Better lives for all the goal

Updated: 2013-11-12 07:27

(China Daily)

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Significant advances have been made in improving people's livelihoods, despite ever-growing pressures from the economic slowdown, according to an article in People's Daily.

Striving to improve people's livelihoods and push for China's all-round development have become clear goals of the authorities since the 18th National Congress of the Communist Party of China last year, which ushered in the new leadership.

Amid huge employment pressures, as a result of this year's record high number of university graduates, the government has introduced numerous comprehensive measures, including tailor-made preferential policies and fiscal assistance, to help them find employment or start their own businesses.

And as part of the government's efforts to increase people's incomes, policies and measures are being taken to reform its long-controversial income distribution mechanism.

In a guideline document issued in February, the government put forward an explicit policy target of doubling the incomes of urban and rural residents and gradually narrowing the income gap between the rich and poor. The enforcement of the Amendment to the Labor Contract Law on July 1, which contains the "same pay for same work" clause, and a higher minimum wage in regions across the country have been huge institutional progress in raising the incomes of low-income groups.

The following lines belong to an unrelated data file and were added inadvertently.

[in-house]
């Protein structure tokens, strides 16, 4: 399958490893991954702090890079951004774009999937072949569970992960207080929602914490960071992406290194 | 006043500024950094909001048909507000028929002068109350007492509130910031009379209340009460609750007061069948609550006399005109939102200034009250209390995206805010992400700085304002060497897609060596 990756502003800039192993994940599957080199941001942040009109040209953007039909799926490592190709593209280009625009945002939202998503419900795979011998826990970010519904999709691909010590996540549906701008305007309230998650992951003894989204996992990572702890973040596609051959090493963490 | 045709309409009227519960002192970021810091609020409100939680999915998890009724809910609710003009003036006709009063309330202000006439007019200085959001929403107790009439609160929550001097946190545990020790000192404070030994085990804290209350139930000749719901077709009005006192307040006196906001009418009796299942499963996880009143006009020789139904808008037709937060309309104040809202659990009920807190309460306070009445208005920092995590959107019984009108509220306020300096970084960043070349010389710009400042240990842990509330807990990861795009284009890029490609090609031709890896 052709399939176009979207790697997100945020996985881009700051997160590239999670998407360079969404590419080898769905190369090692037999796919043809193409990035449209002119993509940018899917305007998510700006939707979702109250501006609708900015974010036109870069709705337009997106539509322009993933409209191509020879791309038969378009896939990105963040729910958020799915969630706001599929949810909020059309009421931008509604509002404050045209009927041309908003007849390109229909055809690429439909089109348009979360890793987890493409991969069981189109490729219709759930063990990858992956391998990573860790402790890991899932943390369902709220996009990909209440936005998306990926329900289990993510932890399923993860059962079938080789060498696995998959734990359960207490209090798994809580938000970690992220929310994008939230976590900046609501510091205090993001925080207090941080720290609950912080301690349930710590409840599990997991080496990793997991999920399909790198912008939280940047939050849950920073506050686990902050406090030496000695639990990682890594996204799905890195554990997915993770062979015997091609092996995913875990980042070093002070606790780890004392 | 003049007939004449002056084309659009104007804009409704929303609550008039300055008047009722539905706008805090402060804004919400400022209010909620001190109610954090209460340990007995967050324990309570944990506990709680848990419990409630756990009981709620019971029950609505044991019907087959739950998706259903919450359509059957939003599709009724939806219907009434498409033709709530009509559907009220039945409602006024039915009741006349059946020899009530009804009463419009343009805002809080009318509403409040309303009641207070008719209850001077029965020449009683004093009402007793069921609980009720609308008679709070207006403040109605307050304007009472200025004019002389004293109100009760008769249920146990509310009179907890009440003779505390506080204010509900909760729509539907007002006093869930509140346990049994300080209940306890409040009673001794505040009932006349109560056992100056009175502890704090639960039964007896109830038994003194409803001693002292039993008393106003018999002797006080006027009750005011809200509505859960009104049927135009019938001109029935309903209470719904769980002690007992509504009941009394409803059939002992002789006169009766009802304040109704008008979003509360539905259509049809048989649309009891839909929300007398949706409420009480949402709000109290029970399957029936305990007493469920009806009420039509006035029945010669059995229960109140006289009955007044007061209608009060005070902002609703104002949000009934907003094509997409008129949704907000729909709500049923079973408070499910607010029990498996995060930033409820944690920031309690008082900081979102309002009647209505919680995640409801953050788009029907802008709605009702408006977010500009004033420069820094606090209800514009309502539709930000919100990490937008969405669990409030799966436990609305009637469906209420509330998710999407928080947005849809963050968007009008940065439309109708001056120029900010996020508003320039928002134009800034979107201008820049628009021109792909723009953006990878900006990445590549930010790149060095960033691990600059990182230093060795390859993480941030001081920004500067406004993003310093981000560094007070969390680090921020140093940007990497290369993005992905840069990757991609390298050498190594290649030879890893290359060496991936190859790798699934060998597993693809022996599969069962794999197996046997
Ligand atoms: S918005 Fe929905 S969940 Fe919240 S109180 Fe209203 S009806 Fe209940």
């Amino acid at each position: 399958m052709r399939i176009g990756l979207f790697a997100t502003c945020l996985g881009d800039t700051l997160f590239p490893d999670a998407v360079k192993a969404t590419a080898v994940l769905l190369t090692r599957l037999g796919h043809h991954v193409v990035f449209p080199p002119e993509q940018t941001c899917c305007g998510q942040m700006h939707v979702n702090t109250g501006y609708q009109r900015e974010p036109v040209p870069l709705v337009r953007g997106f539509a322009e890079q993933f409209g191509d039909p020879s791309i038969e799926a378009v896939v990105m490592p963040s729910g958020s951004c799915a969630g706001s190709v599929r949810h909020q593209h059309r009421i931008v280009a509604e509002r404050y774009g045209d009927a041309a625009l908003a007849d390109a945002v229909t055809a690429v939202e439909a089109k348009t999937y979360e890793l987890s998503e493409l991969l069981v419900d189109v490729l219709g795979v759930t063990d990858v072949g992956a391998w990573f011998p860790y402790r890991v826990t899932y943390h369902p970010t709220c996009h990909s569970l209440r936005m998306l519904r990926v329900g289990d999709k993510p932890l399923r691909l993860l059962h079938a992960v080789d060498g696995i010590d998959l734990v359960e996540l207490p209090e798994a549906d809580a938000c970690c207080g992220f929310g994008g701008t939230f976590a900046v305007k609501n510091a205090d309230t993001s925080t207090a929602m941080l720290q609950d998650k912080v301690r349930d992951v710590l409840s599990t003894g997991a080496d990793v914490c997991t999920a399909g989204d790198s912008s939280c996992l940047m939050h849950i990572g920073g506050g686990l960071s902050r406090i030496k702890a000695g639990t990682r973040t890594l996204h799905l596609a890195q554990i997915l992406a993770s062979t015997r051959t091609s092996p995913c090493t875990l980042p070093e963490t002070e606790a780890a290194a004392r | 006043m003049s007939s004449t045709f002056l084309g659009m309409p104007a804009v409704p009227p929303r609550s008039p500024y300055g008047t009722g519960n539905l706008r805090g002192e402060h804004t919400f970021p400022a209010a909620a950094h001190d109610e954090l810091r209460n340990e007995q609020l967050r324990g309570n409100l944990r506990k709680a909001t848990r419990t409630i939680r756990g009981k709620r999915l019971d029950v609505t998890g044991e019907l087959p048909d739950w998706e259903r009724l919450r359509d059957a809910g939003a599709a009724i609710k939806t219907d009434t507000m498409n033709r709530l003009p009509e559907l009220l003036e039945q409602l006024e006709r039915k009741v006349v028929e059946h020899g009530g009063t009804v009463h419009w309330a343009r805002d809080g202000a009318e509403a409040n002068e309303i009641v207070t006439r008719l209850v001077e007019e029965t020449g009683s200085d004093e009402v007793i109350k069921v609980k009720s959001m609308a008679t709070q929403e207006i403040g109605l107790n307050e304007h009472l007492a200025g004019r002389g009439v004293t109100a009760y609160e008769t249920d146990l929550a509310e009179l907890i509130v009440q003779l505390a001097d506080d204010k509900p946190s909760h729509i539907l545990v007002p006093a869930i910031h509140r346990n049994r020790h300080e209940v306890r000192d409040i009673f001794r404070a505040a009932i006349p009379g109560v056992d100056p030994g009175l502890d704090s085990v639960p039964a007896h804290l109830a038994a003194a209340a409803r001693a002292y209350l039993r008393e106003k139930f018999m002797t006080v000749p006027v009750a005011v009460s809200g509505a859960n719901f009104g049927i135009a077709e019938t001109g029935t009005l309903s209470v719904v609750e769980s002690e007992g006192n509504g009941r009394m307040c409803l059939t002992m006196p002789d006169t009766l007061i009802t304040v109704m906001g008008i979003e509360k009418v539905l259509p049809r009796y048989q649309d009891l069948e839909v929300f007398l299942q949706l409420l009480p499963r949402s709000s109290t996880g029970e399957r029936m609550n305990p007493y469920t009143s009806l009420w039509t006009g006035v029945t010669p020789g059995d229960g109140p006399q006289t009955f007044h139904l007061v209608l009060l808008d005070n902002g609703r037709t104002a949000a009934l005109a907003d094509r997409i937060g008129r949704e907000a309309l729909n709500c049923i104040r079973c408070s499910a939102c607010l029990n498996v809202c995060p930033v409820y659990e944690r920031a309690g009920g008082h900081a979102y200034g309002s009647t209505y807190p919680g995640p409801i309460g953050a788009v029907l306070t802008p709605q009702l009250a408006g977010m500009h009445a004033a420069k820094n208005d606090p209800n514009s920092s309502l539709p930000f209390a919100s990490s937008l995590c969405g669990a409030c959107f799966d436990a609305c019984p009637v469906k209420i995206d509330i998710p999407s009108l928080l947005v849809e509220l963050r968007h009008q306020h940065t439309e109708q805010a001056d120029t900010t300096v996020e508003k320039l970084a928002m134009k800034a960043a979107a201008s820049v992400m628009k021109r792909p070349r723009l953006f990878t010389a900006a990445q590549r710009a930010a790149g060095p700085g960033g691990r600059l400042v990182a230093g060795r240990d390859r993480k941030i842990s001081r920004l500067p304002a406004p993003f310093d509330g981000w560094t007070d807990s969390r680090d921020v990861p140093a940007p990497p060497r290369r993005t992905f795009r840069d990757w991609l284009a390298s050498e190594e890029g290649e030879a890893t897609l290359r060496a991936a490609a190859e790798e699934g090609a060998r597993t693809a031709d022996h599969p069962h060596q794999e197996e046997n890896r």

The inclusion of more than 1 billion people into its healthcare insurance and 800 million into its social security network also represent substantial steps in the world's largest social guarantee system. Besides efforts to build an all-inclusive medical insurance network, the country has also taken practical measures to raise the proportion of the fees reimbursed for sufferers of various serious diseases, in a bid to prevent them from being precipitated into poverty, which has been all too common in the past.

The government has also accelerated efforts to address people's housing problems, a source of mounting public discontent, as soaring housing prices have gone far beyond the purchasing capabilities of many. The construction or planned construction of a large number of government-subsidized apartments and expedited steps to renovate shabby neighborhoods in urban areas will offer low-income groups more opportunities to acquire affordable accommodation.

At the same time, the increased fiscal input into education in less-developed areas will also help China change its current serious imbalances in the distribution of educational resources and help it set up an even and just educational system.

(China Daily 11/12/2013 page8)